If you believe that there’s no reason to have a parents-teacher meeting in preschool, you are wrong! The targets set at these events are elaborate and inspiring… An Oxbridge application will soon follow a target such as “recognising shapes in everyday objects”. Doesn’t it???

Don’t get me wrong, it is a pleasure to hear about how B and T are progressing, but I struggle to keep a straight face when I read some of the reports. I am also fluent in teacher’s speak, so I can translate the report into English.

T is very confident = T is a little know-it-all

T is curious about the world around him and often asks adults when he wants help in his learning = T keeps on asking WHY? every three seconds

B is able to focus when playing with jigsaws = B never sits down unless there’s a jigsaw to play with

T is learning to share with others = T only snatches toys from other children, but he doesn’t bite or shove them on the floor anymore

B enjoys sharing his knowledge of Italian with his key person = B is cheeky and speaks whatever language he fancies and his key person struggles to understand him

At the end of an evening like this, I go home with the knowledge that both of my boys are growing up well and have a lot of fun with their friends.

That’s all one can ask for.

May I leave the table, please?

As a parent I always have to choose between convenience and discipline. For example, going on holiday at an All Inclusive resort means going to a restaurant 3 times a day and last year it meant dealing with two very naughty toddlers. My husband suggested the infallible use of a tablet. It does work, but at what price. Surely every meal is a chance to learn how to behave at the table. It’s a chance for mum and dad to give the good example. Or maybe it isn’t…. Maybe every meal becomes a test. Maybe it’s not worthy.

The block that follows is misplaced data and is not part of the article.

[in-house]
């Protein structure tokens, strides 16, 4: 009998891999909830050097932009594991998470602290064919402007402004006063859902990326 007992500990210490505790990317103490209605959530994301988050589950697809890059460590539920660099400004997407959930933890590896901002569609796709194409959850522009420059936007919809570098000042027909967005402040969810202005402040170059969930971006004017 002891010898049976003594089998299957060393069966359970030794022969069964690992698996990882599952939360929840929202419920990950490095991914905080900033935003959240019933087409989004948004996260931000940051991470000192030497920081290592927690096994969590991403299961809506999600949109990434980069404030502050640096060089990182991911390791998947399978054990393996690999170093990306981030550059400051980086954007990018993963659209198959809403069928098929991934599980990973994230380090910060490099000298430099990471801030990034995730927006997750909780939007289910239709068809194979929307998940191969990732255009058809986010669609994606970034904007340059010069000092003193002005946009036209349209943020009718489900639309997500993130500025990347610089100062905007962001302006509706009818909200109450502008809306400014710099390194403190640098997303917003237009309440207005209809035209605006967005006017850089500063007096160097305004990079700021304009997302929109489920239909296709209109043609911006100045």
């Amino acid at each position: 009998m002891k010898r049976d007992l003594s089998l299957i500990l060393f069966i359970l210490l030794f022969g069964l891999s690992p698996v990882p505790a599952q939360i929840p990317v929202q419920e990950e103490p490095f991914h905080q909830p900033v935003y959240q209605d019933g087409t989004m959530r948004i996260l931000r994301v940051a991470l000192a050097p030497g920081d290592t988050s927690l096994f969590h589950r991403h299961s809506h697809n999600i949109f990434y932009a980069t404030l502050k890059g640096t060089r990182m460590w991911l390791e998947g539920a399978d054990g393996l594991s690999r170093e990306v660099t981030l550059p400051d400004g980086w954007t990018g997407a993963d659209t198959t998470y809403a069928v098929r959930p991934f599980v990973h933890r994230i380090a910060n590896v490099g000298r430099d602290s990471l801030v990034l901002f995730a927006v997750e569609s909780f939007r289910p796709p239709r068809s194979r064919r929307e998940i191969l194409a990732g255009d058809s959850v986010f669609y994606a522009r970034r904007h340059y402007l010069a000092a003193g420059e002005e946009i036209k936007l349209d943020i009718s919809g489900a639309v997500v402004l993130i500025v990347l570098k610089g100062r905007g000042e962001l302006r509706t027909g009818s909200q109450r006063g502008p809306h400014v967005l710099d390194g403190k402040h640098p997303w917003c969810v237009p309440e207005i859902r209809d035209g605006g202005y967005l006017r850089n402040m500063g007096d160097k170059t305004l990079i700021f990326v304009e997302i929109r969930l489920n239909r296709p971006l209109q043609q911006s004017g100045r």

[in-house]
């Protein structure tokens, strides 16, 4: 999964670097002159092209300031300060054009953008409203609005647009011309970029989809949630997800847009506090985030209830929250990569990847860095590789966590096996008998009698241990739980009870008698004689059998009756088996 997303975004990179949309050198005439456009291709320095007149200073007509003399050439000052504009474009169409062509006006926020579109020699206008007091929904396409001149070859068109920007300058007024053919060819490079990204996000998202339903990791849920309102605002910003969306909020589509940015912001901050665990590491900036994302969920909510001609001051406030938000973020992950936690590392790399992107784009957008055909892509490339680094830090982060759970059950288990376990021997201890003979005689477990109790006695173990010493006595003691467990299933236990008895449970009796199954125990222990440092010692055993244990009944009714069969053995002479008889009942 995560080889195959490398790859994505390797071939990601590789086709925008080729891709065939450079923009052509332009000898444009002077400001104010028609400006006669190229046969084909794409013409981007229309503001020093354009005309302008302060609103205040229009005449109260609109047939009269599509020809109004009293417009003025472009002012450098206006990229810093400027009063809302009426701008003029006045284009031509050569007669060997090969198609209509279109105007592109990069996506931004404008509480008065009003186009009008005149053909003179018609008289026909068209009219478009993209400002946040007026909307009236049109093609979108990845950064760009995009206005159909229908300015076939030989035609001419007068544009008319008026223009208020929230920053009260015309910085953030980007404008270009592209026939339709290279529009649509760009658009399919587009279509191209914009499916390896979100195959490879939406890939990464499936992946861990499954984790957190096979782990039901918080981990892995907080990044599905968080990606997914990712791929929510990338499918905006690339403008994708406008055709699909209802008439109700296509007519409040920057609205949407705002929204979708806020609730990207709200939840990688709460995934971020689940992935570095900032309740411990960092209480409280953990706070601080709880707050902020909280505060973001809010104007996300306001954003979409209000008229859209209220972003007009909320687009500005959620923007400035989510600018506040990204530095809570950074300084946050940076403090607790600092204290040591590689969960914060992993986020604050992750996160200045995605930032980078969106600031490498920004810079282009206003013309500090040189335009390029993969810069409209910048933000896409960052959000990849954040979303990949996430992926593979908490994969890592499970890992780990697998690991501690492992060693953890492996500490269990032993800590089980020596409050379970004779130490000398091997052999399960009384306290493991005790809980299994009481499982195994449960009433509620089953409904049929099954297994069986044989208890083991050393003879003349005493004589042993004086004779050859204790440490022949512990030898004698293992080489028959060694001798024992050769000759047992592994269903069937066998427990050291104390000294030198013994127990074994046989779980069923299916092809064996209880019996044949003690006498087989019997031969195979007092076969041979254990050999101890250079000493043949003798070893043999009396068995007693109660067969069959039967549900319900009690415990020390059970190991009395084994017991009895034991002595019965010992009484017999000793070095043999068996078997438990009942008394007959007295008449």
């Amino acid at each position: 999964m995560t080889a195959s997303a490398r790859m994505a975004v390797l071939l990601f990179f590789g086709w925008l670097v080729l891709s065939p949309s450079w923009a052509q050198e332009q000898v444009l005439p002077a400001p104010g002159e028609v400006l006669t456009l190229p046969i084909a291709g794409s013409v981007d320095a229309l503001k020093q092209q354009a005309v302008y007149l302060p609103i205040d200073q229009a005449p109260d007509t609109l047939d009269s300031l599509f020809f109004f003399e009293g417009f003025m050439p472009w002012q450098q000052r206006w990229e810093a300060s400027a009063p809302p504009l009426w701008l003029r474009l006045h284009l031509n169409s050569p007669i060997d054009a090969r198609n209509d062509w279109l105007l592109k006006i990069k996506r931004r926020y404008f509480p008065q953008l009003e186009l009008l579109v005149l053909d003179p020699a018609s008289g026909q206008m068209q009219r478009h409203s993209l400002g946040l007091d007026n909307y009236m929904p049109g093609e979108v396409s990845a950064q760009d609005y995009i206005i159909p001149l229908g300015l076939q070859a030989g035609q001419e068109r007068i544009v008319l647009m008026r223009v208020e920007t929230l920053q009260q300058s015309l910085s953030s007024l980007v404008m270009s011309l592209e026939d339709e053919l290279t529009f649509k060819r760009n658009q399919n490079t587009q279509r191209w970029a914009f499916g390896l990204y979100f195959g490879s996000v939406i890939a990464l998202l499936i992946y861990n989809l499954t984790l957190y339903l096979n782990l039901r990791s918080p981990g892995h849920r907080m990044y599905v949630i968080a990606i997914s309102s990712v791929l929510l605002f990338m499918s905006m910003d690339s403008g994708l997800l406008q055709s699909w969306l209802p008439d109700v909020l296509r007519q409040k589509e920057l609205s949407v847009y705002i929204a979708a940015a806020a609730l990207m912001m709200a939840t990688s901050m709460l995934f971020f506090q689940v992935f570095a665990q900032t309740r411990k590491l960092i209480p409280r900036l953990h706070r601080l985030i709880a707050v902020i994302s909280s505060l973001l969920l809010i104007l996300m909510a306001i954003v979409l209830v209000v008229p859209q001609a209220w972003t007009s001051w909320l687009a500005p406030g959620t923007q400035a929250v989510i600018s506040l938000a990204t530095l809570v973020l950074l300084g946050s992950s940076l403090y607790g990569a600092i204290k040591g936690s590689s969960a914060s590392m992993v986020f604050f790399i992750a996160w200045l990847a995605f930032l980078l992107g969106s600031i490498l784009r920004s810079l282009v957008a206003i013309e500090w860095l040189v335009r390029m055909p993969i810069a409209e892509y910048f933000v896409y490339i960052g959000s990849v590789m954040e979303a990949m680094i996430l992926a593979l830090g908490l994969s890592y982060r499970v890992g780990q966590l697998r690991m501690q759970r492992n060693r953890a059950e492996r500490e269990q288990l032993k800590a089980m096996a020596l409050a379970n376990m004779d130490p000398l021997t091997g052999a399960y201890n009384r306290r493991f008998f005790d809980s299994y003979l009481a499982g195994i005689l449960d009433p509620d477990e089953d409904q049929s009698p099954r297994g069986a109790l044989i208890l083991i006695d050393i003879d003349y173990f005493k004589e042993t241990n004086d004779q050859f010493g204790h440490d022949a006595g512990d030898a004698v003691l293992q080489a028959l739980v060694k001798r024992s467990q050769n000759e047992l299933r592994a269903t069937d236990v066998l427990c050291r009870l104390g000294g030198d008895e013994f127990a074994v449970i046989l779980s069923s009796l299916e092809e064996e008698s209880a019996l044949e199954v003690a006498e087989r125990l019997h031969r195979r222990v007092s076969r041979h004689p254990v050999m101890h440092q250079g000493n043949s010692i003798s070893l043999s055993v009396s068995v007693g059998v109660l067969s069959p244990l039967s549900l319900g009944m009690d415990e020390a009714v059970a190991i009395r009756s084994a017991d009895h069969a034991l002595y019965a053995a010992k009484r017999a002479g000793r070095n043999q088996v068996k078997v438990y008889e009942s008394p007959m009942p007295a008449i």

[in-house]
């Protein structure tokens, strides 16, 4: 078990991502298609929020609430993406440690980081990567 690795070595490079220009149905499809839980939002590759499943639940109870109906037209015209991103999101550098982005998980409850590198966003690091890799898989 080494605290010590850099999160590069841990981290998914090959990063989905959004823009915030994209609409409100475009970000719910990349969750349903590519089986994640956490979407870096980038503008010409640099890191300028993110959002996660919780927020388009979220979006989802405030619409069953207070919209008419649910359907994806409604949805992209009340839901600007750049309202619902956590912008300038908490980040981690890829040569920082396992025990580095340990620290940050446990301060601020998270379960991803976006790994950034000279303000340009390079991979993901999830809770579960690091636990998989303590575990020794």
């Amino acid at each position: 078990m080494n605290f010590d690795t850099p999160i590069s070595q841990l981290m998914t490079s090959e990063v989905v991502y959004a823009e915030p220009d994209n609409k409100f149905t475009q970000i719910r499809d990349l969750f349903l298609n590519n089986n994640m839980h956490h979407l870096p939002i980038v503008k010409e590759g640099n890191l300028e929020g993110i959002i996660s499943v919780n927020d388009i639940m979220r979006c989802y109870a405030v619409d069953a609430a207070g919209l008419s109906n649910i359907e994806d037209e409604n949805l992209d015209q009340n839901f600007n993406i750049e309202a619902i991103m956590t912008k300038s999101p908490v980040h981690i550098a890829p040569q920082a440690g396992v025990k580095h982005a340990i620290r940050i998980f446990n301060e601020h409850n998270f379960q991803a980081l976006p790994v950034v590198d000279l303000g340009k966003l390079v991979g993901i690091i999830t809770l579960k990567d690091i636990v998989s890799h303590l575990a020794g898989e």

We recently had guests coming to our house for lunch and T’s behaviour at the table was impeccable. He ate all his food and then asked for permission to leave. B on the other hand clearly felt that the pressure to entertain was solely on his shoulders…

Never mind the fact that he refused to eat anything but olives. Never mind him sliding under the table. Never mind when he started chanting like if he was at a football game. The problem actually started when he left the table and started to remove all his clothes! All I can say is that I’m happy we weren’t in a restaurant, as he could have been charged with public indecency.